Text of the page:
2006 Design Research Society
International Conference in Lisbon
(tecnical data and forewords in pdf format for print)
1. Design Research Society
The Design Research Society has always taken a lead in building the scholarly infrastructure for our research,
supporting conferences and publications. Our long-established Journal, Design Studies has set the quality
standard for refereed journals in our field under the wise editorship of our current President, Nigel Cross but,
until 2002, we did not have a flagship conference series, despite nurturing a great variety of conferences and
symposia on different topics and themes.
In 2002 we took a very big step to create a biennial cycle of international conferences that would be a forum
and showcase for the wide spectrum design research going on round the world. These events, starting at
Brunel University in England, going on to Monash University in Australia in 2004 and now at IADE here in
Lisbon, have quickly made a firm imprint on the field.
One aspect of that is our determination that we would use good peer review practice to attract and foster the
development of talented researchers, whether they are old hands with a history of building our knowledge or
new researchers feeling their way up the ladder. But it is also essential that a conference provides a good social
environment to allow people to get to know each other and exchange ideas, maybe even form collaborations
for the future. At each of these events the organizing team have worked long hard hours, while juggling
demanding academic jobs, to meet this challenge. Things go wrong, people have to race around behind the
scenes to fix problems while preserving a confident public smile, policy is wrangled over, often by email across
several continents, but somehow, on the first day of the conference, it all works.
So have a thought for the great team of people here at IADE, for whom this is the end of months of effort.
Look around at your colleagues at the conference and remind yourself that these are the people working with
you to build up this dynamic field of research. Take advantage of their experience and ideas, think about what
you have to share with them and don't forget to have some fun while you are here in this beautiful city.
DRS Council Chair
2. Design Research Reviews
When the Design Research Society launched our biennial conference cycle in 2002, we established a policy of
double blind peer review. The review process is important for two reasons. One is the scholarly and scientific
quality. The other is the fact that many universities make peer review a criterion for conference support.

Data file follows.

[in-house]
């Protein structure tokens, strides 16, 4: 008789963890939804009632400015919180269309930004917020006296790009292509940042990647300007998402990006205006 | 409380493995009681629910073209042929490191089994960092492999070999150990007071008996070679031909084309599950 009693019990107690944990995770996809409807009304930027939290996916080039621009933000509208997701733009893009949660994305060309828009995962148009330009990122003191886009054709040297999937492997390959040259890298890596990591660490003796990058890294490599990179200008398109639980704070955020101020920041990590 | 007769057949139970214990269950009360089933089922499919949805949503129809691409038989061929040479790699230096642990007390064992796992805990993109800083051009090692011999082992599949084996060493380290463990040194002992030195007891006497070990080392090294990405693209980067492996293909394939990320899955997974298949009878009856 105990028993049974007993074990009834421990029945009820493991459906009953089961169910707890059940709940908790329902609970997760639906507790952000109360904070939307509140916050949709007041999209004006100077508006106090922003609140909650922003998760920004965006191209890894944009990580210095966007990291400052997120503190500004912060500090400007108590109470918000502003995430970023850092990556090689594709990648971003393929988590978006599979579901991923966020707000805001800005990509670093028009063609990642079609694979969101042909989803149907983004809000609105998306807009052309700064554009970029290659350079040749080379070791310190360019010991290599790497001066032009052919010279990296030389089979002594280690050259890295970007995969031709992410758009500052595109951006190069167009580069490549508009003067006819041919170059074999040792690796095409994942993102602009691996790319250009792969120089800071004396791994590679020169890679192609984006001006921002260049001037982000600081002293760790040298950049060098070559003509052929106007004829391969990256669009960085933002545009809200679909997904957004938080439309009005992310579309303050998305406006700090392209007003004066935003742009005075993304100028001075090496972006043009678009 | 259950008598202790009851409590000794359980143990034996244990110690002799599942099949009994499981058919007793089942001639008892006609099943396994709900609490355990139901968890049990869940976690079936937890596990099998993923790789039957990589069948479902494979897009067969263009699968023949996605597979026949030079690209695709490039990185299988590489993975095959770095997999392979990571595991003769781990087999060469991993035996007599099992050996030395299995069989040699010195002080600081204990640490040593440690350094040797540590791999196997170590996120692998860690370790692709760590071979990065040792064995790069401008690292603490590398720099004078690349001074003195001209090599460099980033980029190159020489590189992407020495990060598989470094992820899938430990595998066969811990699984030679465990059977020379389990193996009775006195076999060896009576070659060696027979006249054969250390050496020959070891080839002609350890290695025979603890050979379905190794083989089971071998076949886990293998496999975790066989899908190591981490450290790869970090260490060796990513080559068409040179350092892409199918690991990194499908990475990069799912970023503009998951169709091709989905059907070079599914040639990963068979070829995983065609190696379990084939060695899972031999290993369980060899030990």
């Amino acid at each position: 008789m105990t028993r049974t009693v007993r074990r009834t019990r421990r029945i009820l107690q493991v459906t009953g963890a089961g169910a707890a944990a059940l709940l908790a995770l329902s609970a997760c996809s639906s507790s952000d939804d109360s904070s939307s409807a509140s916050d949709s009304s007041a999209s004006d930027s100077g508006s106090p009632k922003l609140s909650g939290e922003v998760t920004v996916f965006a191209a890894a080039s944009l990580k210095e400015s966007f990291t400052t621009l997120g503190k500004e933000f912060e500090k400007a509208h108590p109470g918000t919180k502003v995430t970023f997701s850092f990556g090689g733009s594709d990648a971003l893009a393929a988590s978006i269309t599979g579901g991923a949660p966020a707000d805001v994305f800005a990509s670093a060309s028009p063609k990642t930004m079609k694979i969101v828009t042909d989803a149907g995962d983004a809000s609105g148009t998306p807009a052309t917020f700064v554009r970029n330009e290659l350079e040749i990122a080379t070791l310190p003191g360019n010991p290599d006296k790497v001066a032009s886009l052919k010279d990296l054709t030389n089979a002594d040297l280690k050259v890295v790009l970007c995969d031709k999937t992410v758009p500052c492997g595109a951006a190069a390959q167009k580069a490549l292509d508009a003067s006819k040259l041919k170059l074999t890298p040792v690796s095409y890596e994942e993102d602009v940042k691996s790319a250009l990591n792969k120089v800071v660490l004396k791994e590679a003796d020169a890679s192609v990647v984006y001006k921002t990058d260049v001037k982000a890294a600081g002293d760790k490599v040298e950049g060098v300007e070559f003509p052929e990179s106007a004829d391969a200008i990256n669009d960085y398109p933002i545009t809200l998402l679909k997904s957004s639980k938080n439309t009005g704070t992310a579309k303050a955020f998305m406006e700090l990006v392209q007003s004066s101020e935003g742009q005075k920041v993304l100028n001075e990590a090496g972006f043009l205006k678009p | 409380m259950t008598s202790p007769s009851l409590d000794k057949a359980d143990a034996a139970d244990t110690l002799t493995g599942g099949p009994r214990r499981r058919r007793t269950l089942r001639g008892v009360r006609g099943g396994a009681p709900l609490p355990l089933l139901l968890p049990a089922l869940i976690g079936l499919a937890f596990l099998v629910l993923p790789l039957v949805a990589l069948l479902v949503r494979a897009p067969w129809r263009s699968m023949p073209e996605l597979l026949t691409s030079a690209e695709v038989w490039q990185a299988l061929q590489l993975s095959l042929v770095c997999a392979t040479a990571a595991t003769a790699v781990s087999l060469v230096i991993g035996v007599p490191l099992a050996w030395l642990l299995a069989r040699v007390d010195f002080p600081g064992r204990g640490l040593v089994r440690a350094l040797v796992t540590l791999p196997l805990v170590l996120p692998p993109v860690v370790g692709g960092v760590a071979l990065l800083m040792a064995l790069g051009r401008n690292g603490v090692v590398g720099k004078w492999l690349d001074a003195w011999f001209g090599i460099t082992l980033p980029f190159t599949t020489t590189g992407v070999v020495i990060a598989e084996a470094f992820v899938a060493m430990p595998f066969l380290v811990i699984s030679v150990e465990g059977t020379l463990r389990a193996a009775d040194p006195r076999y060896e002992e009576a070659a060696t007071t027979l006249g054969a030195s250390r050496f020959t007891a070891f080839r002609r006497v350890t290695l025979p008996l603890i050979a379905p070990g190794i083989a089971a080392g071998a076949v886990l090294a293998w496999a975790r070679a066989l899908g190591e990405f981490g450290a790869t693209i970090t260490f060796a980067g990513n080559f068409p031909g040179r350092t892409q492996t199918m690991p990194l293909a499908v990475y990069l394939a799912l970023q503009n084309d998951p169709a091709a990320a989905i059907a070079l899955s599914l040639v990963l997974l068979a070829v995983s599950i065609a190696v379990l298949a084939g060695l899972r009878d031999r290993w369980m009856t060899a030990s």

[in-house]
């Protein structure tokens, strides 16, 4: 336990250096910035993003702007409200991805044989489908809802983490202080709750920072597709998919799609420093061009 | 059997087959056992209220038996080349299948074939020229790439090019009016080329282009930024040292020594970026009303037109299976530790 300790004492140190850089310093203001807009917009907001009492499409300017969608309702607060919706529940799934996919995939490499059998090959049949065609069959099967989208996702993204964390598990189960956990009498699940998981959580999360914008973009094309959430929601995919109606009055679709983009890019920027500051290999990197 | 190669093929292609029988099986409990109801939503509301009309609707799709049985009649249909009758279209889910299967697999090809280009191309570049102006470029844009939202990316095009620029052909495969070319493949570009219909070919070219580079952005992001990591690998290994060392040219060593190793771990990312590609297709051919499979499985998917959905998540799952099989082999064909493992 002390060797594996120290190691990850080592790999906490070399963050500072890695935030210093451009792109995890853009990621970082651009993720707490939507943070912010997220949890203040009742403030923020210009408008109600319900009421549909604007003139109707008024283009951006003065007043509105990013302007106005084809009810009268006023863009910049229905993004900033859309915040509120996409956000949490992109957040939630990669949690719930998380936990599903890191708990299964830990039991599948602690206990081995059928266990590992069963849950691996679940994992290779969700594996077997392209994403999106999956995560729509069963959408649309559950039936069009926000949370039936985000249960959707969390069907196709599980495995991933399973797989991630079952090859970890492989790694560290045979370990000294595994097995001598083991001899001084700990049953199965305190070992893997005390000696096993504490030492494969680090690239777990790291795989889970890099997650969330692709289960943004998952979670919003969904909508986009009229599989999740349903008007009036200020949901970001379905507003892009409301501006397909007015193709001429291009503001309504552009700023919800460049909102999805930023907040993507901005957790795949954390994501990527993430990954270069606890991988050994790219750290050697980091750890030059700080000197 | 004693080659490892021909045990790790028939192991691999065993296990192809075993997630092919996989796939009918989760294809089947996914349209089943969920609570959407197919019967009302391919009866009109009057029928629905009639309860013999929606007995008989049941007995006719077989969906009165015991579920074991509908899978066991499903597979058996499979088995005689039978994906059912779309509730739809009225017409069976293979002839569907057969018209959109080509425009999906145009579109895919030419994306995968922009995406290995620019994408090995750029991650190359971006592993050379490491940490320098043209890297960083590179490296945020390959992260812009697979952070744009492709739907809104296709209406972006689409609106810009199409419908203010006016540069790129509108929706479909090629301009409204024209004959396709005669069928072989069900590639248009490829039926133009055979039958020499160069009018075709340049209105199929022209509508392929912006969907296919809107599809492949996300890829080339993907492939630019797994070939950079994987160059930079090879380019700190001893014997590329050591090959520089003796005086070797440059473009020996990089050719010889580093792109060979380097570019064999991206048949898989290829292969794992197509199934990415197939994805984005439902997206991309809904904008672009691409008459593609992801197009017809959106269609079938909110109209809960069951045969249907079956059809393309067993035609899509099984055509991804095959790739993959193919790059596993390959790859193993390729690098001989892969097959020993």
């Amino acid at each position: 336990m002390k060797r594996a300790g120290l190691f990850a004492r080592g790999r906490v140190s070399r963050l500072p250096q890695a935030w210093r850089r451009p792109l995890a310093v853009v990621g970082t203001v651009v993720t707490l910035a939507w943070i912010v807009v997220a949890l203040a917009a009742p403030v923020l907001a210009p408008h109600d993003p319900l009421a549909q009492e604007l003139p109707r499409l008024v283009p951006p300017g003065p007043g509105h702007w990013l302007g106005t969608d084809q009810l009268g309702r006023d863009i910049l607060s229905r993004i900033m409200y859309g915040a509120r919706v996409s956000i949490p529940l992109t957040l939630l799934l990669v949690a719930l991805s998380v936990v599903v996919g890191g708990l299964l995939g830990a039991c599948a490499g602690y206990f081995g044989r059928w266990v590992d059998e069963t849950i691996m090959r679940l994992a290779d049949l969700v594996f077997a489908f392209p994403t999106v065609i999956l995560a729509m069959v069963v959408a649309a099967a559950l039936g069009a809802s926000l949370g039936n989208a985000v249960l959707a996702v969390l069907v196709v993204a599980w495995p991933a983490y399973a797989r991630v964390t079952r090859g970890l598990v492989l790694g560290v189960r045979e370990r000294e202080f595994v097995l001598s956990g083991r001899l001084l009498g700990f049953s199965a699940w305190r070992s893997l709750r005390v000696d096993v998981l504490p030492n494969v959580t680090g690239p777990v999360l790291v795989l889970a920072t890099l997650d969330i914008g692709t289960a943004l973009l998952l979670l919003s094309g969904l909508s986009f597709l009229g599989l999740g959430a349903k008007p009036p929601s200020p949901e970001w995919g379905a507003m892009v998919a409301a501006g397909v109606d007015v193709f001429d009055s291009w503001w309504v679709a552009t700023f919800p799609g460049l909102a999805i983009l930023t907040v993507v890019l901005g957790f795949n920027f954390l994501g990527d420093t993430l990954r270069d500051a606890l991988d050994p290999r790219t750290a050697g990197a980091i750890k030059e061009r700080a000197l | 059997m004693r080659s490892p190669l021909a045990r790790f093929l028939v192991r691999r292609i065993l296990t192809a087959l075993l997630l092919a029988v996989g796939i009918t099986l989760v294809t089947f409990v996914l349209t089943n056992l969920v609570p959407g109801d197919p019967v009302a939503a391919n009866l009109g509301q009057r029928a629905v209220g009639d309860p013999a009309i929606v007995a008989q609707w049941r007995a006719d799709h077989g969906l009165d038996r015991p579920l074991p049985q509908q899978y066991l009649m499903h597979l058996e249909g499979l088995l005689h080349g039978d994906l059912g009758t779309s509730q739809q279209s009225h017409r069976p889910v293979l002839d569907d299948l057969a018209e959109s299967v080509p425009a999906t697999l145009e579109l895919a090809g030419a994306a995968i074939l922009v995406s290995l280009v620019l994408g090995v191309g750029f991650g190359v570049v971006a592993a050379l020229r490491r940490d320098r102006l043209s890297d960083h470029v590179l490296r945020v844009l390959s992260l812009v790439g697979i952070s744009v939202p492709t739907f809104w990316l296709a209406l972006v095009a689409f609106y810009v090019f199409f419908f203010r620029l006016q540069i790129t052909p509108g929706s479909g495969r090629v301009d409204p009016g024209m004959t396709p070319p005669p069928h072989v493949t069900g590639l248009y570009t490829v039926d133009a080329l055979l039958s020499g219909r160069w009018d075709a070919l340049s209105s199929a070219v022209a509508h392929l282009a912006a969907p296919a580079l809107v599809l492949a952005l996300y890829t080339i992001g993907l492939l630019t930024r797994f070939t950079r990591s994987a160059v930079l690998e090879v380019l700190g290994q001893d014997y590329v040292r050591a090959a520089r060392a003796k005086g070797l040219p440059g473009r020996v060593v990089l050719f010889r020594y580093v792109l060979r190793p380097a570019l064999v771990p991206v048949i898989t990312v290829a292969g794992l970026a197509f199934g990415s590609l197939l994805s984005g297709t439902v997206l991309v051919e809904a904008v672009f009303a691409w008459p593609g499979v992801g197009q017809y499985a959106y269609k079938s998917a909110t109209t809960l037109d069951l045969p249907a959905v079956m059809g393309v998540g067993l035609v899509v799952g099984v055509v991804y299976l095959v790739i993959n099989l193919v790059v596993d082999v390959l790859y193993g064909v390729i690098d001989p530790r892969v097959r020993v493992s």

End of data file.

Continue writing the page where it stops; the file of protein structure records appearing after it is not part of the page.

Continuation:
Wonderground has developed the review process as a prelude to evaluating past experience and to plan future
policy. To do this, we studied a wide range of review policies. Some journals and conferences are invitational.
For others, editors or organizers review submissions. Double-blind peer review policies take three forms. The
first is summary review, acceptance or rejection without significant response. The second reports reviewer
opinion without offering suggestions for development. The third is a substantive response designed to help
each author to improve. Wonderground chose this path.
We examined dozens of conferences and journals to develop a review protocol based on best practices across
the spectrum of design research. Charles Burnette helped us to test the protocol, redesign it, test again, and use
it. Two hundred reviewers representing the entire field did the work while Martim Lapa wrestled with the
reviewing software. Eduardo Corte-Real describes our experiences in his article for the new DRS journal,
Design Research Quarterly, and I’ll discuss our findings in a special Wonderground workshop session on peer
Wonderground marks a new step for DRS, with more papers and more participants than at any past DRS
conference. We represent a broader field than we did, and we continue to improve in quality. What we learn
this year will help us to shape better conferences in the future for DRS and for the worldwide International
Association of Societies of Design Research.
The road to Lisbon has involved challenges and solutions along with occasional thrills and a few chills. As the
curtain goes up, three tenors welcome you to Lisbon with a strong program. It won’t be the operatic tenors,
but Eduardo, Terry Love and I will get by with a little help from our friends – and we have had many friends
in IADE and around the world helping us.
Welcome, friends, to Wonderground.
3. Lisbon Design Revisited
Wandering across the city up to the castle in warm sunshine. Feeling cobblestones and pavers through softsoled
shoes. Hearing rattle and squeak of electric trams coming so close. Smell of coffee. People with strong
legs and feet. Steep white stoned streets. Stimulating conversations in street cafes. Educated people educated in
everything. Fashion and silver crucifixes. Nightclubs till dawn. Trucks, cars parked like friends outside cafes